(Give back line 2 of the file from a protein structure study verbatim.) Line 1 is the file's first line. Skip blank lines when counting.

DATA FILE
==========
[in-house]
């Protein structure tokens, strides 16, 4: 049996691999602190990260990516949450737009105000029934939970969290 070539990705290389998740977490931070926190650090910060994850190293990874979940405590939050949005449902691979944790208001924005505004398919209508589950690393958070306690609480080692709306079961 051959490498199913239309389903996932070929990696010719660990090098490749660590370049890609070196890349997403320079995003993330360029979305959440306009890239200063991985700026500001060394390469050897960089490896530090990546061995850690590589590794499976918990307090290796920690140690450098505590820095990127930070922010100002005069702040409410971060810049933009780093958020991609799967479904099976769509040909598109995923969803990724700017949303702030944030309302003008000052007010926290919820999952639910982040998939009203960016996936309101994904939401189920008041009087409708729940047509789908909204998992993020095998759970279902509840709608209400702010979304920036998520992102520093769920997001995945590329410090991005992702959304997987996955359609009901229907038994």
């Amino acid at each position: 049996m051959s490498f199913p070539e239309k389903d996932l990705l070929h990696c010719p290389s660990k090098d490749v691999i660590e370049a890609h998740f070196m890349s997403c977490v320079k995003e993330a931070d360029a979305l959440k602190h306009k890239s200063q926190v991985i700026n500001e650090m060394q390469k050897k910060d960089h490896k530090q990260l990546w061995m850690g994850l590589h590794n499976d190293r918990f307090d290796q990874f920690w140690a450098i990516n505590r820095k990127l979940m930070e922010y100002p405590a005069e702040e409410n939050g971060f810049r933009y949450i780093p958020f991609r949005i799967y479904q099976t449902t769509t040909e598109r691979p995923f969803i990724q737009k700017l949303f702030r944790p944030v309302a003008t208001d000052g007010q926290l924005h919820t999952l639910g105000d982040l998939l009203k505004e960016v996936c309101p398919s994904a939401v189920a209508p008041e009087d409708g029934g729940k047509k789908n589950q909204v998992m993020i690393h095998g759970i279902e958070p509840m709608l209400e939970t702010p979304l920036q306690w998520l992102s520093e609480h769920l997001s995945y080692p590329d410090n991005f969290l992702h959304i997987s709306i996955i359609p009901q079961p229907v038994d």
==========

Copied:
């Protein structure tokens, strides 16, 4: 049996691999602190990260990516949450737009105000029934939970969290 070539990705290389998740977490931070926190650090910060994850190293990874979940405590939050949005449902691979944790208001924005505004398919209508589950690393958070306690609480080692709306079961 051959490498199913239309389903996932070929990696010719660990090098490749660590370049890609070196890349997403320079995003993330360029979305959440306009890239200063991985700026500001060394390469050897960089490896530090990546061995850690590589590794499976918990307090290796920690140690450098505590820095990127930070922010100002005069702040409410971060810049933009780093958020991609799967479904099976769509040909598109995923969803990724700017949303702030944030309302003008000052007010926290919820999952639910982040998939009203960016996936309101994904939401189920008041009087409708729940047509789908909204998992993020095998759970279902509840709608209400702010979304920036998520992102520093769920997001995945590329410090991005992702959304997987996955359609009901229907038994």